America has no treaty obligation to defend Saudi Arabia militarily, although we certainly have some geopolitical reasons to do so. This is not changed by the fact that the current Saudi Crown prince and de facto ruler is a reckless authoritarian widely believed to have ordered the murder of journalist Jamal Khashoggi at the Saudi consulate in in Istanbul last year. For Trump, the attack may serve as a useful reminder to Crown Prince Mohammed bin Salman of how much he depends on Western support for his kingdom’s physical and economic security. It may also foster a growing – if largely under the table – accommodation between the Saudis and the Israelis, driven by their common adversary.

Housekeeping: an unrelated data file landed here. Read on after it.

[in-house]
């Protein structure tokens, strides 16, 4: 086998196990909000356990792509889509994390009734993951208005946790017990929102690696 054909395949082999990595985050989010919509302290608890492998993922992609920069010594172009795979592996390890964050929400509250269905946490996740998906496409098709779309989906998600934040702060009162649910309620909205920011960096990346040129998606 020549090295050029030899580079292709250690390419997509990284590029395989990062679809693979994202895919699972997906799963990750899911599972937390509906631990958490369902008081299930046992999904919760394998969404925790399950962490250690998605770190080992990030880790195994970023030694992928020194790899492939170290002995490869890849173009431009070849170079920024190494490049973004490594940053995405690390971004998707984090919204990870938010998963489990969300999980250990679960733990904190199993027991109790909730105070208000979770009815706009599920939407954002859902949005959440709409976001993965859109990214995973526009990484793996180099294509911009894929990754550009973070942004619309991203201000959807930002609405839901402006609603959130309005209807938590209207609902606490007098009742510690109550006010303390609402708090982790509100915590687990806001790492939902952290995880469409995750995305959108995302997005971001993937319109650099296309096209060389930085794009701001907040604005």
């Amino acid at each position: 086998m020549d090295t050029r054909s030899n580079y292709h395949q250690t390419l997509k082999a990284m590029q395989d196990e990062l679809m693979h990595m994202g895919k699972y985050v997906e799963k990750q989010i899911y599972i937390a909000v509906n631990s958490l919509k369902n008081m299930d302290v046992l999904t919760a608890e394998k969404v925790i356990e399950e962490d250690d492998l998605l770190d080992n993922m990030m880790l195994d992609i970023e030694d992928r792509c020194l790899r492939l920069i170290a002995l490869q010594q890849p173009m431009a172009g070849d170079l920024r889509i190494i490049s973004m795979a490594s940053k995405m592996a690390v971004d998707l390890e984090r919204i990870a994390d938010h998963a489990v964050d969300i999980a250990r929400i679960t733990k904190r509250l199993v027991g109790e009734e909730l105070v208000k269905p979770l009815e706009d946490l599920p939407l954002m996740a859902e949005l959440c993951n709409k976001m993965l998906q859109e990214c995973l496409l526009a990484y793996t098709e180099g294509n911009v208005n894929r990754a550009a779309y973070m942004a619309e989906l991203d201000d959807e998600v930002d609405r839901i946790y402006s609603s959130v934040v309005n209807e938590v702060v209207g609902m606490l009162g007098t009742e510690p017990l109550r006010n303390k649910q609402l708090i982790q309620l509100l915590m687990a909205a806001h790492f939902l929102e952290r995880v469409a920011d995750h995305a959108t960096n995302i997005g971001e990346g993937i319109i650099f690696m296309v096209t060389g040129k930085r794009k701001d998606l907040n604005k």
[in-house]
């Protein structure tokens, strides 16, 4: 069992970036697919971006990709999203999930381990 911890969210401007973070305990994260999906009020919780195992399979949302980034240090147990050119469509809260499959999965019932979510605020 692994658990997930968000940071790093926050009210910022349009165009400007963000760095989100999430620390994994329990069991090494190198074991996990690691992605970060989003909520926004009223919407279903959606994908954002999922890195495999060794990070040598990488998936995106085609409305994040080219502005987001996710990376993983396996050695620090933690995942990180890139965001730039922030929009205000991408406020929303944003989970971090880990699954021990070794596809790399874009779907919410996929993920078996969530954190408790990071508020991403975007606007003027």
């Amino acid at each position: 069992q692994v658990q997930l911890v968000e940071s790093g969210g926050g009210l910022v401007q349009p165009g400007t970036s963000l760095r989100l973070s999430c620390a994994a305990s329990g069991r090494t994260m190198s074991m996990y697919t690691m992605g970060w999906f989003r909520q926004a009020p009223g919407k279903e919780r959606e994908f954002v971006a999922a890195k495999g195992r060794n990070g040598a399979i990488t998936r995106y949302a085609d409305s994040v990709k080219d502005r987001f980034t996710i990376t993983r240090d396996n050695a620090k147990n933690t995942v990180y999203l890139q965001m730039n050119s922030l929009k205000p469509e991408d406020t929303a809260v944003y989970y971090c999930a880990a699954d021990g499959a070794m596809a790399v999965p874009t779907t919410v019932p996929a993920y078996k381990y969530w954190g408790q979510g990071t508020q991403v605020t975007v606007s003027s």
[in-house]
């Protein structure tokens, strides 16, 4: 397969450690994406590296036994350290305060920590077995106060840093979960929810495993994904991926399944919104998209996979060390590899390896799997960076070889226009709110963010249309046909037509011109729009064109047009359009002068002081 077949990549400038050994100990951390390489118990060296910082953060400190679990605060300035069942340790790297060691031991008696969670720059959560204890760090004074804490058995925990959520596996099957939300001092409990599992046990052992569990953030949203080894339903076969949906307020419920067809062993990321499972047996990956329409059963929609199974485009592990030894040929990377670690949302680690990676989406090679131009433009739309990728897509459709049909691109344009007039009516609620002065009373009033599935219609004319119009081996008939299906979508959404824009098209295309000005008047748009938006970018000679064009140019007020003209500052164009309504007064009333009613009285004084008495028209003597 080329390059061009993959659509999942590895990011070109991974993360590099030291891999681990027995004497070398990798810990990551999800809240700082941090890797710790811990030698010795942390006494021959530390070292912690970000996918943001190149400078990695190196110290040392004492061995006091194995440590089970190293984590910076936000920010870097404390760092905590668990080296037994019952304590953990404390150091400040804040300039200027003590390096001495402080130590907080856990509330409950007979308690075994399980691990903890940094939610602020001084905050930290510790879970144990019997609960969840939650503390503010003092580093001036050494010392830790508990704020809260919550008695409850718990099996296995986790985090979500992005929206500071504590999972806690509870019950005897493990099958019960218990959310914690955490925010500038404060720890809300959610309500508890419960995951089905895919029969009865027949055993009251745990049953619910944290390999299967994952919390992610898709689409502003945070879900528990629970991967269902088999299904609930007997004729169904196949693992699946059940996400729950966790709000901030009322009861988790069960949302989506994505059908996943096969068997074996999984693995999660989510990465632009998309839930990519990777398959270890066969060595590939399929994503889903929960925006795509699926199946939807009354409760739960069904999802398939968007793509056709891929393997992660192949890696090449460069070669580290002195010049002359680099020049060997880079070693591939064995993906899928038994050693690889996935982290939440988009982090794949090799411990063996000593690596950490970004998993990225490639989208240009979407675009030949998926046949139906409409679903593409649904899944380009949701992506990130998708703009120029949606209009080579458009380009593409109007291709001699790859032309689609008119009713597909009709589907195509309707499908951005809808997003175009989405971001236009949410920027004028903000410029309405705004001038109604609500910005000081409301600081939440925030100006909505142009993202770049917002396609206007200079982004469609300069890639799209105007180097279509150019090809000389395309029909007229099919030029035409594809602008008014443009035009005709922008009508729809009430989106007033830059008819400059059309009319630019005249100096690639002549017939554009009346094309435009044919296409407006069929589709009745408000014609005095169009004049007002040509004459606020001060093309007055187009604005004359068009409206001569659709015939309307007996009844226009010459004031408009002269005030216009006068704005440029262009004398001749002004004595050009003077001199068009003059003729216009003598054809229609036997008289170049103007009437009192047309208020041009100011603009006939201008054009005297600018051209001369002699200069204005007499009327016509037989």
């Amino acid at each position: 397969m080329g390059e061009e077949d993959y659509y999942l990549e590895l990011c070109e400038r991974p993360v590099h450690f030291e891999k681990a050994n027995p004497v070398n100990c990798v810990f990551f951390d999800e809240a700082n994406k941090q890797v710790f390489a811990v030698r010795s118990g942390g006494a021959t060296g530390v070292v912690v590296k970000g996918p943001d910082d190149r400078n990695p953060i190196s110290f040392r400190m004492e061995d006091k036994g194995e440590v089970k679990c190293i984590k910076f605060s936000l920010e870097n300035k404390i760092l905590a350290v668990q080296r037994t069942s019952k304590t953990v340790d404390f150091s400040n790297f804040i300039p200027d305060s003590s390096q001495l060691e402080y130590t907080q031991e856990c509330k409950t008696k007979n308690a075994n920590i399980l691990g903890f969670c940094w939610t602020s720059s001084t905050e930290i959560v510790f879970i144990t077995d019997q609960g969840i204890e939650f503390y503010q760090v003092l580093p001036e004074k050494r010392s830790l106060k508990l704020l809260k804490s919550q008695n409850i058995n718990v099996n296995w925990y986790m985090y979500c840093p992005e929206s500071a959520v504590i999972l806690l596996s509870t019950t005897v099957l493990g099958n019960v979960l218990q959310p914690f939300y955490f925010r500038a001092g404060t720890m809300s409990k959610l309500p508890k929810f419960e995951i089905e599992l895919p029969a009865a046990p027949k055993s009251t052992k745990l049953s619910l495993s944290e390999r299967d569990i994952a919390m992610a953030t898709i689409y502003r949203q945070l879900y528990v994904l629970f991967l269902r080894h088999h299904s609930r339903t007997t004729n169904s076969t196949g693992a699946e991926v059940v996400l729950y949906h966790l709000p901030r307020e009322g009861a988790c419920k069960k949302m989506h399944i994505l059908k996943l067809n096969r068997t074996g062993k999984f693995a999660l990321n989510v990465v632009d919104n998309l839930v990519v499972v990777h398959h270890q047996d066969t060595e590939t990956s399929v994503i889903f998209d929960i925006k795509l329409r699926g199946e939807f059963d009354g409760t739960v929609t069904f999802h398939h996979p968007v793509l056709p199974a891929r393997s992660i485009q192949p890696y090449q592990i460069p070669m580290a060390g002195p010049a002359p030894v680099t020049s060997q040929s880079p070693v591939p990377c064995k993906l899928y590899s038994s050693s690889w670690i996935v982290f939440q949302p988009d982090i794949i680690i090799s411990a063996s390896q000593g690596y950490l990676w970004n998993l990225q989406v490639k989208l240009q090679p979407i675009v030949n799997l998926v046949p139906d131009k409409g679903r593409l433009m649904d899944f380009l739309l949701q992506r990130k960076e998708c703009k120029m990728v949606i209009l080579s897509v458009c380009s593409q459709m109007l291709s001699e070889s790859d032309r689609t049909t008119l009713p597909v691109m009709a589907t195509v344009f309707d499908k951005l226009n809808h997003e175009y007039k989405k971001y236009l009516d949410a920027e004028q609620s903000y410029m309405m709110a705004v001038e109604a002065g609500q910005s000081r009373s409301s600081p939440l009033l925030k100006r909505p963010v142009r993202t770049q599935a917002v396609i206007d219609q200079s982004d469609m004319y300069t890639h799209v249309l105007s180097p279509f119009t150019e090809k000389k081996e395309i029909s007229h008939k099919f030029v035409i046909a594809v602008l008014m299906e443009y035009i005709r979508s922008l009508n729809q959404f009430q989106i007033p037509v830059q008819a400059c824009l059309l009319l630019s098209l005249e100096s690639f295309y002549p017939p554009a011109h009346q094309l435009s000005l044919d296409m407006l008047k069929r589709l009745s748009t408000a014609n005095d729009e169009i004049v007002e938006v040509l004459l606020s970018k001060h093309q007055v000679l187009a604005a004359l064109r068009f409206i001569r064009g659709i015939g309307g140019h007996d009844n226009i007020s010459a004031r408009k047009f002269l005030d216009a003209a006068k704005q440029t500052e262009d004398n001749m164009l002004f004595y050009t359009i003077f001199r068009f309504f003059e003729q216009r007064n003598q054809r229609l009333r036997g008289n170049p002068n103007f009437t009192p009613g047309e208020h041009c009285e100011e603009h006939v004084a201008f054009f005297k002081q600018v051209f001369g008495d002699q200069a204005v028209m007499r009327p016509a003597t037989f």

Trump adopting the strategy of letting things play themselves out makes some sense, though it has its own pitfalls. A big one is that while we have no obligations to the Saudis, we do have obligations toward our NATO allies. If, for example, the Iranians attacked British warships in the Strait of Hormuz, we would be obliged to answer any British call for military assistance. This scenario is far from inconceivable, considering that Iran seized a British-flagged oil tanker in July. A call for help from a NATO ally would take away American control over the timing and manner of any military moves against the Iranians.